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Sunday, December 12, 2010

A Different World Part II: Zina ul Haq's Debauchery

(Continued from A Different World Part I : A Travelogue of Sorts)

The irony is this: people on both side of the frontiers were predominantly Punjabis. Only fifty plus years back they spoke the same language, looked the same, shared similar culture and passions, but today they are different...not physically different...but in their mindset and attitude.

Zina-ul-Haq (Zina means rape: Haq is Truth – my coinage for the erstwhile dictator) induced religious stupor had flamed the latent fundamentalism and created such a wide gulf of intolerance and divide that most Pakistanis today accept segregation as the norm. Some even elevate it with piety. He unleashed his version of Islam that has polarized Pakistanis, increased the chasm not only between Sunnis and Shias but also between Sunnis themselves as well as fanning parochial differences between residents of all provinces.

The denial of one's roots and ersatz emphasis on a culture that was and is almost alien led to an influx of mental and sexual depravity. The orthodox misinterpreters of religion (read Islam) twist and bend the religious injunctions to satisfy their limited understanding and fetishes. This increase in provincialism, parochialism and ethnic diversity played well in the hands of manipulative politicians and the occupying army. Divide and Rule!

And it has also led to the killing of Pakistanis by other Pakistanis in the name of the same Allah.

Today's West Punjab and indeed Pakistan is set on a different course. Not the one envisioned by any of her founders or detractors in their wildest hallucination.

Off the intersection of Aram Bagh Road and Bunder Road, now M. A Jinnah Road, the Pakistani equivalent of Indian cities' Gandhi Margs, there is a side street. To the south is Dow Medical College and to the north is Pakistan Chowk. At the end of this side street there is a gurdwara, I was told. I had dragged M through the traffic, dirt and pollution but all we could see was the walls. The side street was a furniture market and unless you knew there was a gurdwaraonce there you would miss it.

In Mata: Meem, Alif, Tay, Alif I had written about visiting some of the mandirs in Karachi:

Karachi has lots of mandirs. And there are a few functioning ones too that I visited. There is one in Clifton, one across from the KMC building on M A Jinnah Road, one near the old Native Jetty Bridge, two in Soldier Bazaar and one in Amil Colony # 2 near the Islamia College. And there is a crumbling one on the beach in Manora that ravages of time has turned into a crumbling structure.

The Lakshmi Narayan Mandir across from KMC building on M. A. Jinnah road is in a compound. When we visited it one afternoon, the mandir was closed and some boys were playing cricket nearby. One twelve year old asked us if we were Hindus. M smiled and said she is aninsaan. The kid nodded wisely.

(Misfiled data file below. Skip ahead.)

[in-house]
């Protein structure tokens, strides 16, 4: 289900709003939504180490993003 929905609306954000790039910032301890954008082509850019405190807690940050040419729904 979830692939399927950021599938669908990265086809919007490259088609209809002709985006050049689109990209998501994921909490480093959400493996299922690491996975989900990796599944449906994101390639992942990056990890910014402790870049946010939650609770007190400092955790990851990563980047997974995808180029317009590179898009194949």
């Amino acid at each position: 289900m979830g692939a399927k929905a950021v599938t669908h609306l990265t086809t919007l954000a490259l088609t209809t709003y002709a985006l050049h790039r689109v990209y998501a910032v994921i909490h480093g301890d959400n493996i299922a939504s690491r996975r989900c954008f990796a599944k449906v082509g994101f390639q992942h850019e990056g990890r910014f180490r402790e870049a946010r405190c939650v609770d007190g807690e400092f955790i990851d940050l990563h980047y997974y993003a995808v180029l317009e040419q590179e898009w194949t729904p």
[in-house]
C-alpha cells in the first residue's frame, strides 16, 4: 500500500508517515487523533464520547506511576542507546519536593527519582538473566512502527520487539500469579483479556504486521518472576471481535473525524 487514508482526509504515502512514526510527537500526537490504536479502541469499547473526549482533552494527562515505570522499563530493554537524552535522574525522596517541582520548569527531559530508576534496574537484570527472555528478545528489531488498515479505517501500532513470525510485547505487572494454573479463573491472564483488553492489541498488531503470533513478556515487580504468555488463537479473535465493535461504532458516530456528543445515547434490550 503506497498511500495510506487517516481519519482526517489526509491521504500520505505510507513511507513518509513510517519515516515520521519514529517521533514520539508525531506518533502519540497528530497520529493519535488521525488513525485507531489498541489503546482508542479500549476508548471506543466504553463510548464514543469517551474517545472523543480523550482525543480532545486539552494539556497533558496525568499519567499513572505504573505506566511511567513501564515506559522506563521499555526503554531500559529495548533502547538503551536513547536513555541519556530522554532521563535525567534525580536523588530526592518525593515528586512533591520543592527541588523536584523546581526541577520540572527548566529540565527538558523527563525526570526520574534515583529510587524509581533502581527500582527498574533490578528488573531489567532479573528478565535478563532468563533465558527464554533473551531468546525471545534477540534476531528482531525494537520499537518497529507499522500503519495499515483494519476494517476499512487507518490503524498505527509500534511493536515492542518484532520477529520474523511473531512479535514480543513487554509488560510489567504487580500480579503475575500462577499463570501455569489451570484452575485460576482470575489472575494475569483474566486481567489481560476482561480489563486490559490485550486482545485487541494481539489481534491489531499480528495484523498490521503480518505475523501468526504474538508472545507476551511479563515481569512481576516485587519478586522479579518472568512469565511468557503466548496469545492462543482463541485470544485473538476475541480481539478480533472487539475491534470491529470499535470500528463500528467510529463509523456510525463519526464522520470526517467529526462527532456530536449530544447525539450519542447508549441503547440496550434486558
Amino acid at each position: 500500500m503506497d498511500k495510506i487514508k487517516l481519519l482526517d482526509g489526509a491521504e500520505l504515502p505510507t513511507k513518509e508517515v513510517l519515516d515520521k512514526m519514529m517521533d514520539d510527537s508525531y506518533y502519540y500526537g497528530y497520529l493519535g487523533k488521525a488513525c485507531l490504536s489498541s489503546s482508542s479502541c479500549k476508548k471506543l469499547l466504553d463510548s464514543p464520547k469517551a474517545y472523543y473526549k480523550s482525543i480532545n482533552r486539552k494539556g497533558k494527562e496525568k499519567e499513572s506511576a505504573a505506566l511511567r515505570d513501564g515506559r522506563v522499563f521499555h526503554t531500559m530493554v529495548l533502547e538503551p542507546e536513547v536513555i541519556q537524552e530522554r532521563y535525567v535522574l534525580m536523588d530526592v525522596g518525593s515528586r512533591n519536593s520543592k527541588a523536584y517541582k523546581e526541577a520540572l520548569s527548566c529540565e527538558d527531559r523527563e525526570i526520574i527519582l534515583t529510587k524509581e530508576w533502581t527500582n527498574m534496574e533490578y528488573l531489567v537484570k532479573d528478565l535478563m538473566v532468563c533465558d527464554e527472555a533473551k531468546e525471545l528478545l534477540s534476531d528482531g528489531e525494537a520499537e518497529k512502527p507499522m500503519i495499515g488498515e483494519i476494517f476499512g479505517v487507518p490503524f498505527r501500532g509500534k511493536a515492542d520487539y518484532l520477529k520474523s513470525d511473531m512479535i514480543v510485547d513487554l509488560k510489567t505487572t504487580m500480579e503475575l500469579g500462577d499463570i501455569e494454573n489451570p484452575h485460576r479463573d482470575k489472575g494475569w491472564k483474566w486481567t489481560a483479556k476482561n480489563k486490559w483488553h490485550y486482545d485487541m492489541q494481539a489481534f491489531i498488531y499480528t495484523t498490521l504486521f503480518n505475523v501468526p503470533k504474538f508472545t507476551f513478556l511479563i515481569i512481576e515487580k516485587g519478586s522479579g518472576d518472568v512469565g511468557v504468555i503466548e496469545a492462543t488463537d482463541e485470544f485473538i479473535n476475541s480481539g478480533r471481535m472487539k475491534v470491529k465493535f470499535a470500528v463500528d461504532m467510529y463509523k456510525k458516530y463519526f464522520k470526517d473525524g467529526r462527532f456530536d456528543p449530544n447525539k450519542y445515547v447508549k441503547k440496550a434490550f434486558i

Tu Hindu banayga na Musalmaan banayga
Insaan ki aulad hay insaan banayga

Neither a Hindu nor Muslim will you be
A human you are, a human you shall be
Another day we visited one in Soldier Bazaar. One thing is imprinted on my mind from that visit. Inside the sanctum sanctorium on the far wall Mata was spelled in glittering Urdu lettering, about two feet high - meem-alif-tay-alif. Mata was written in multicolored glitter ribbons, the kind used in garlands and for decorating the bridal car. Mata: Meem, Alif, Tay, Alif
Karachi is perhaps in the top twenty cities of the world by population. It citizens are always on the go and unaware of its history and heritage. Less than one in twenty Karachite is aware of a fort in Karachi. It is a city of affluence and poverty - of palaces and mansions with high walls, private zoos, monitoring cameras and Kalshnikov carrying guards and jhuggis and huts. In a nation where prohibition is the law, more alcohol is consumed than can ever be imagined to the loss of the exchequer. The private bars of individuals would shame the sommelier of a seven star establishment.

In one evening friends spend more at the BarBQ Hut or Coppper Kettle than the average monthly salaries of their drivers and servants. The poor can be seen lining outside modest hotels in the evening, where the affluent drive by and pay up for the meals for 20 or 30 people.

The middle class wants to shrivel and disappear. It is despondent and despairing.

Lawlessness is rampant and its acceptance is annoying for the casual visitor. Almost everyone you meet has had their cellphones snatched or robbed at gun point at least once. Every acquaintance you meet has a home robbery tale for you.

My notes for the trip - names, places, times and photos stored on the Palm Treo were lost to a gun totting polite robber. "Uncle, please give me your cell phone." With the gun inches away from the stomach, there were few options available. The phone was replaced the next day but it took me a long time to get over the loss of those notes.


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